Is Diversity, Equity, and Inclusion as Important to the Bottom Line as Traditional Profit Centers?
In short, the answer is yes.
In the past, Diversity, Equity, and Inclusion initiatives were perceived as a function of HR and were not seen as profit-generating activities. While many companies still consider them as social responsibility programs, research has demonstrated that prioritizing DEI can lead to financial benefits on par with traditional revenue streams. Organizations that make diversity, equity, and inclusion a priority are discovering a competitive advantage that positively impacts their bottom line.
So, why is Diversity Equity and Inclusion as important to the bottom line as traditional profit centers?
Diverse teams lead to increased innovation and creativity
When people with different perspectives and life experiences come together to collaborate on a project, it leads to more innovative ideas and solutions. A study by McKinsey & Company found that companies in the top quartile for racial and ethnic diversity had a 35% greater likelihood of above-average financial returns than companies in the bottom quartile.
A diverse and inclusive workplace leads to increased employee satisfaction and retention
Employees who feel valued and seen at work are more engaged and productive. A diverse and inclusive workplace where all employees feel welcomed, valued and respected creates a sense of belonging and improves employee morale, leading to higher retention rates. Companies with higher levels of gender and ethnic diversity tend to have lower employee turnover rates.
Increased company reputation and brand loyalty
Companies that prioritize diversity, equity and inclusion are viewed more positively by their customers and the public. Research has shown that consumers are more likely to support businesses that align with their principles and values, including diversity and inclusion. Building a reputation as a socially responsible organization can go a long way in driving customer loyalty and retention. For example, a study by the National Gay and Lesbian Chamber of Commerce found that LGBT-owned businesses had a loyal customer base, which generates $1.7 trillion in spending in the US.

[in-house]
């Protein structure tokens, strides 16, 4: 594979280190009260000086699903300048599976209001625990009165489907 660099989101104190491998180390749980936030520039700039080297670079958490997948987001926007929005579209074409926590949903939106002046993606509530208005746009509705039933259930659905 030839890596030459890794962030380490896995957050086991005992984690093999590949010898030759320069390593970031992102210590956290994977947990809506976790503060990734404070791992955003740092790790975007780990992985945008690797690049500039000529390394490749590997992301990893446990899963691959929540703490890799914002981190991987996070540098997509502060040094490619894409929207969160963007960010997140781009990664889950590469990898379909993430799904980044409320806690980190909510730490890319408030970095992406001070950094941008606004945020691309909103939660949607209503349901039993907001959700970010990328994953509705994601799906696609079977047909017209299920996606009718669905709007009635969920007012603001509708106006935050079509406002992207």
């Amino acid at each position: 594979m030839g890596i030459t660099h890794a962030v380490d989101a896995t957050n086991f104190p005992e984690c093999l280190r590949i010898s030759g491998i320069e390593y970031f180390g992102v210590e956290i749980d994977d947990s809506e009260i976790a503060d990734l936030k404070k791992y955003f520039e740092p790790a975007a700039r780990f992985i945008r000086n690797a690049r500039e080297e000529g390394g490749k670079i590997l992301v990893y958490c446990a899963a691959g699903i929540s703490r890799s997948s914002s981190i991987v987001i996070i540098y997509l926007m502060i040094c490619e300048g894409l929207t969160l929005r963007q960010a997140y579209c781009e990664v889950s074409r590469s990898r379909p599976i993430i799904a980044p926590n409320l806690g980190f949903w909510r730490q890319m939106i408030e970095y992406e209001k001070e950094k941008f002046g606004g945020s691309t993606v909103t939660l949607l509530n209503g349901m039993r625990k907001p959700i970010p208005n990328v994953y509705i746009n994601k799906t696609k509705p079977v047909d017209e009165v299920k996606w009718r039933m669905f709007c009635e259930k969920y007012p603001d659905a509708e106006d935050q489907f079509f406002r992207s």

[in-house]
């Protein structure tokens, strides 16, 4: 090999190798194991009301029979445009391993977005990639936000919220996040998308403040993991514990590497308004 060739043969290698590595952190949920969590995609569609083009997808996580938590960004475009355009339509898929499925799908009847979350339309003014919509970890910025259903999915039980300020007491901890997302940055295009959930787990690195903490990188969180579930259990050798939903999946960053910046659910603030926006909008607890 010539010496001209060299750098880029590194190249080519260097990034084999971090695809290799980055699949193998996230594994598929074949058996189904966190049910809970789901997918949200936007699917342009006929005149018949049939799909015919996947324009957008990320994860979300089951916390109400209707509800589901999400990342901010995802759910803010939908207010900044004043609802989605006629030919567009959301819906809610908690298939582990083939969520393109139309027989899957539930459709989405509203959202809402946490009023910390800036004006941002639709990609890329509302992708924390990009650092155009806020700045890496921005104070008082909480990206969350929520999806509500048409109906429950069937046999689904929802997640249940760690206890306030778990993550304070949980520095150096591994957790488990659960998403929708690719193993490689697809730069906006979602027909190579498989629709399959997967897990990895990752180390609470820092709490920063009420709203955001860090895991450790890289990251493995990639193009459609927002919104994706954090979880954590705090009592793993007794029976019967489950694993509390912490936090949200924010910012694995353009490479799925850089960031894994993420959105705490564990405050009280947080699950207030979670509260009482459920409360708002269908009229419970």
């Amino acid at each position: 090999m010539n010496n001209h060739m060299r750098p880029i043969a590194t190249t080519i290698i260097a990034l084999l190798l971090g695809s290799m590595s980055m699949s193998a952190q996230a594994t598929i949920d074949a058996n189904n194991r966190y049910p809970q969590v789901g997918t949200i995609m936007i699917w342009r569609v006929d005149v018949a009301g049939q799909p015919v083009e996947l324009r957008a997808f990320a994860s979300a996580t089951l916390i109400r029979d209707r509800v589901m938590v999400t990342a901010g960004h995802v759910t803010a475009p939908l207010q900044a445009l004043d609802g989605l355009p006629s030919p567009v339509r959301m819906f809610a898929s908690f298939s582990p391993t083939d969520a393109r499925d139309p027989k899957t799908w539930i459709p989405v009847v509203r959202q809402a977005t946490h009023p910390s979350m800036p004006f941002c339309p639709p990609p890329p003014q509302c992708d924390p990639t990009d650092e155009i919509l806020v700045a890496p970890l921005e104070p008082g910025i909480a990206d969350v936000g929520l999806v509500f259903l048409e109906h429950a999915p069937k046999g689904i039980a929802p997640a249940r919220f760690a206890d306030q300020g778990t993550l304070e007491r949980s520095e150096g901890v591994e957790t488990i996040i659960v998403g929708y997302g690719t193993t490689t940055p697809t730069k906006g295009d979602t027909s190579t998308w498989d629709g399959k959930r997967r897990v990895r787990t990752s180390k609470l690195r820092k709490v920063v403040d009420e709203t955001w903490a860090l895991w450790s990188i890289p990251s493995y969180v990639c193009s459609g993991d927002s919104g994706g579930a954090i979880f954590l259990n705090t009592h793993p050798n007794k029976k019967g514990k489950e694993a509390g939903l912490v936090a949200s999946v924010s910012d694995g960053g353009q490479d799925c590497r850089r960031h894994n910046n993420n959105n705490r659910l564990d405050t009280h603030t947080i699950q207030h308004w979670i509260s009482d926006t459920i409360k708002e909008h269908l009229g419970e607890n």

Mitigation of Risk
Diversity, Equity and Inclusion initiatives can help reduce the legal and financial risks to a company. Inclusive and diverse teams are more attuned, informed and sensitive to the ethical and cultural sensitivities of operating in different markets. This can help companies avoid costly mistakes and minimize risks related to legal implications and reputational damage in different parts of the world.
In conclusion, companies that prioritize diversity, equity, and inclusion have a competitive advantage when it comes to innovation, employee satisfaction, brand loyalty, and risk management. Customers and employees alike are prioritizing social responsibility and companies that align with these values are likely to enjoy greater success in the long run. Through a focus on Diversity Equity and Inclusion, companies can harness the benefits to their bottom line, while simultaneously positively impacting society as a whole.
- McKinsey & Company (2018). Delivering through Diversity. Retrieved from https://www.mckinsey.com/business-functions/organization/our-insights/delivering-through-diversity
- HBR (2020). Why Inclusive Leaders Are Good for Organizations, and How to Become One. Retrieved from https://hbr.org/2020/01/why-inclusive-leaders-are-good-for-organizations-and-how-to-become-one
- NGLCC (2021). Lesbian, Gay, Bisexual, Transgender, & Queer (LGBTQ) Owned Business Enterprise Report. Retrieved from https://nglcc.org/sites/default/files/2021-01/NGLCC-2020-LGBTQ-Business-Owner-Report-FINAL.pdf
- Forbes (2019). The Financial Benefits of Diversity and Inclusion. Retrieved from https://www.forbes.com/sites/forbestechcouncil/2019/09/23/the-financial-benefits-of-diversity-and-inclusion/?sh=518705e84cbe